WASHINGTON (FNS) -- The Federal Trade Commission here is weighing whether Winn-Dixie Stores' "Every Day Lower Prices" campaign runs afoul of fairness laws governing advertising by drawing erroneous comparisons of competitors' prices.
The issue has been referred to the FTC by the National Advertising Review Board, New York, a business-funded body that considers disputes between companies concerning the fairness of advertising campaigns.
Many observers predict that the issues surrounding Winn-Dixie ads could inspire a number of supermarket chains using price-comparison tactics to take a new look at their practices.
The NARB took the unusual step of referring the dispute to the FTC after Winn-Dixie, Jacksonville, Fla., accepted only one of the mediating body's two recommended changes.
Since the panel was formed in 1971 by the National Advertising Division of the Council of Better Business Bureaus, only four of the 3,400 cases reviewed have been referred to government agencies. The panel's recommendations are typically implemented.
In the current matter, Wal-Mart Stores, Bentonville, Ark., asked the NARB to rule on Winn-Dixie's weekly multimedia ad campaign, which draws product-by-product comparisons between its prices and those of competitors.
Winn-Dixie rejected one of the panel's findings, which had to do with the lag between the time Winn-Dixie collected rivals' prices and when it posted them in subsequent ads, a span of up to three months.
The panel found the time lapse to be unfair and recommended that Winn-Dixie adopt a policy of allowing no more than a week's delay. Furthermore, the panel said Winn-Dixie should disclose the date the comparison shopping occurred, and use a disclaimer to the effect that prices are subject to change.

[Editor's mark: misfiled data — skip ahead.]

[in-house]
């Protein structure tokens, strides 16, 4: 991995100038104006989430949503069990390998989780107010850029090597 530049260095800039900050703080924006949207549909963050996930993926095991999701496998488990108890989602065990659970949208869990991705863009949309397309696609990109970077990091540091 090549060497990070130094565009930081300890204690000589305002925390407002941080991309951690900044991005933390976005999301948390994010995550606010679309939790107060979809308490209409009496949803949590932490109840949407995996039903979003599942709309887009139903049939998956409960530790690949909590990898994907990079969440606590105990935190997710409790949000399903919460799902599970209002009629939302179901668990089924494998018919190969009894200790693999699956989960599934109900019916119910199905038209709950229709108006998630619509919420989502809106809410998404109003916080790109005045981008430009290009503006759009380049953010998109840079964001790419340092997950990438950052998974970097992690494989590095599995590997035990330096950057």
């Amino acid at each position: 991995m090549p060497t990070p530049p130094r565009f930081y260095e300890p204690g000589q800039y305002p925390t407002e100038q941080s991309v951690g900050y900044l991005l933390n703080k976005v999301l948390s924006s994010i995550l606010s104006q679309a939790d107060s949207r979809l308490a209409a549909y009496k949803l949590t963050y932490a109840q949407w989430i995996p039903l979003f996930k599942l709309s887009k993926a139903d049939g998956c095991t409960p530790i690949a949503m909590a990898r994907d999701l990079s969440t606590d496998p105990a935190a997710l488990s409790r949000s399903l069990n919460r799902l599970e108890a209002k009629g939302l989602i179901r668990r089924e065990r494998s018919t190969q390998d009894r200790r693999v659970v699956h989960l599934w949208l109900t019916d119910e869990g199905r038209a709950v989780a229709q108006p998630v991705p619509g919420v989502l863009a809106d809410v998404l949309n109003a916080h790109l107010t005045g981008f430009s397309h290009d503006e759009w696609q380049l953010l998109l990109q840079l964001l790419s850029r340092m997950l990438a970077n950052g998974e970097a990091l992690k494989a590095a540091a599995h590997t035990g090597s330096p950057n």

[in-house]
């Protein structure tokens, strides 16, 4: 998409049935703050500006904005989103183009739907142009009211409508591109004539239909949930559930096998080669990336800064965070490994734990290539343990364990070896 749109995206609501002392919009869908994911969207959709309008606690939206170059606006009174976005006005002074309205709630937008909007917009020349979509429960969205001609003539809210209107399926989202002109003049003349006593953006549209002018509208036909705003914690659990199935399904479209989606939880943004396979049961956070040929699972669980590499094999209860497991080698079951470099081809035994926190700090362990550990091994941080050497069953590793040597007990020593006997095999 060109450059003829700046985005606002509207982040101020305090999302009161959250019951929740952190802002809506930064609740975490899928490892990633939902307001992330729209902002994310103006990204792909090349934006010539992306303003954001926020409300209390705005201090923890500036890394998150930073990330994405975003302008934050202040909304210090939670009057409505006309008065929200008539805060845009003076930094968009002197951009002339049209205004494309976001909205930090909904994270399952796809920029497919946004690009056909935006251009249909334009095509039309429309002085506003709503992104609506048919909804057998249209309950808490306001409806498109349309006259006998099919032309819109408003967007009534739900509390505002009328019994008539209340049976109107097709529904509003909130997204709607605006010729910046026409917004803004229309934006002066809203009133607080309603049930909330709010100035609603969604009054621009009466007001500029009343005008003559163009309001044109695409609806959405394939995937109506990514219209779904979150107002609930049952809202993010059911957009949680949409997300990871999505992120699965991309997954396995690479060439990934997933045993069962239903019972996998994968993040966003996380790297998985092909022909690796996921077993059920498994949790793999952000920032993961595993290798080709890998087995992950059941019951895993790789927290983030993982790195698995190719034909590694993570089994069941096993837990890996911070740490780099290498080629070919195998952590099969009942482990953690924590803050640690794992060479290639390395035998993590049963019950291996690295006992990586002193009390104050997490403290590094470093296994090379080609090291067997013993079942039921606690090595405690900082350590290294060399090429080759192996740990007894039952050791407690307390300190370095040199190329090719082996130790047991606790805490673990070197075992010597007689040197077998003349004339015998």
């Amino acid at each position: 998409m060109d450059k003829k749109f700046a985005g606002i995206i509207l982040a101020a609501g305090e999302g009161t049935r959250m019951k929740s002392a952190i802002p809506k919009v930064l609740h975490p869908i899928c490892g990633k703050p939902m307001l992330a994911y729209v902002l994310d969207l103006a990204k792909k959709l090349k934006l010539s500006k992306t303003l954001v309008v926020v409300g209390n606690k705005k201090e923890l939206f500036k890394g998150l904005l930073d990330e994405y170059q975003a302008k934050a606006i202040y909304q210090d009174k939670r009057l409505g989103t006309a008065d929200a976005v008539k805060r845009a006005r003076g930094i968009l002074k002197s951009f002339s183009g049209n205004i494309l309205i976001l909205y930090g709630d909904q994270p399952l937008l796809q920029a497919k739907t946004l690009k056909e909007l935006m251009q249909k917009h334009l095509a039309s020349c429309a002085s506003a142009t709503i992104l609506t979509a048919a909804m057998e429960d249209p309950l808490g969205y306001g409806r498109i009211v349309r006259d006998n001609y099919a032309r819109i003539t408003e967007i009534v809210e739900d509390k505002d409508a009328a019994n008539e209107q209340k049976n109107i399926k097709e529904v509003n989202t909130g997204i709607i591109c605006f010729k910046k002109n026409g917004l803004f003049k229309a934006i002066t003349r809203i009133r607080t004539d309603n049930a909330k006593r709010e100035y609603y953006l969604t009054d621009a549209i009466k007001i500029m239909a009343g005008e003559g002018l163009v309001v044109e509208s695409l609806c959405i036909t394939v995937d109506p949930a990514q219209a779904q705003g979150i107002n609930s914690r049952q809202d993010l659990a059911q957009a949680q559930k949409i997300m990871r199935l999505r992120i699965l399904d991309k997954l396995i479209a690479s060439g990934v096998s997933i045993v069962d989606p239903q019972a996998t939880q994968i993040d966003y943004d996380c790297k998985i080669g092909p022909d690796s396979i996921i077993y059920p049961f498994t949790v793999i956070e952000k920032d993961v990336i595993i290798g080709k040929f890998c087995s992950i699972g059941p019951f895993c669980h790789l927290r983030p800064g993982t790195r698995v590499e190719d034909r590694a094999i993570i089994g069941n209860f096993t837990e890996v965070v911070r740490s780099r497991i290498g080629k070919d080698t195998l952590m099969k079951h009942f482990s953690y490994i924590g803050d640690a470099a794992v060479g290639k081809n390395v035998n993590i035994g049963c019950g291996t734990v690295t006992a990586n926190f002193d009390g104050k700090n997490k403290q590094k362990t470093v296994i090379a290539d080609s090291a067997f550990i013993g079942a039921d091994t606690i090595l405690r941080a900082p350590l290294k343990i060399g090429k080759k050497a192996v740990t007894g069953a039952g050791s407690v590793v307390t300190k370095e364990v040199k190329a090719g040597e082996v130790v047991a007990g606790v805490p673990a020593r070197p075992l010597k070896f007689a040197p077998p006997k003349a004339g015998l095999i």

"The very intensity of competition in the retail grocery business makes a 90-day delay extreme because many competitors such as the challenger in this case respond very quickly to advertised competitive prices by readjusting their own prices on the same products," the panel wrote.
"Price comparison advertising, when truthful and accurate, serves very important marketplace functions. It informs consumers of important choices about a critical product characteristic and it encourages price competition," the panel said. "Price comparisons that are based on inaccurate information, however, such as comparisons made stale by the passage of time, fail to accomplish these benefits."
Even a seven-day lag doesn't ensure complete accuracy in comparative advertising, the panel noted: "If it were a perfect world the panel would require comparative shopping to be perfectly current."
Winn-Dixie did accede to another panel recommendation, which called for discontinuing the supermarket's "Every Day Lower Prices" slogan.
The panel said the use of "lower" indicated to consumers the chain offered "something more than everyday 'low' prices." Winn-Dixie had initially sought a compromise on this issue, offering to discontinue the use of"lower" in references to Wal-Mart's prices.
For its part, Winn-Dixie said its advertising follows Better Business Bureau guidelines and the suggested time limit for price comparisons is unworkable.
"Due to the time period required to properly and accurately compare prices (including buying the competitors' products, recording the data, ad production and meeting media deadlines) it is not possible for Winn-Dixie to strictly adhere to the seven-day time period recommendation," the chain said in a statement.
"Future price comparative advertising will run as close to the comparison date as normal advertising production and publication allows. We will continue with conspicuous and prominent disclosure of all pertinent comparison information."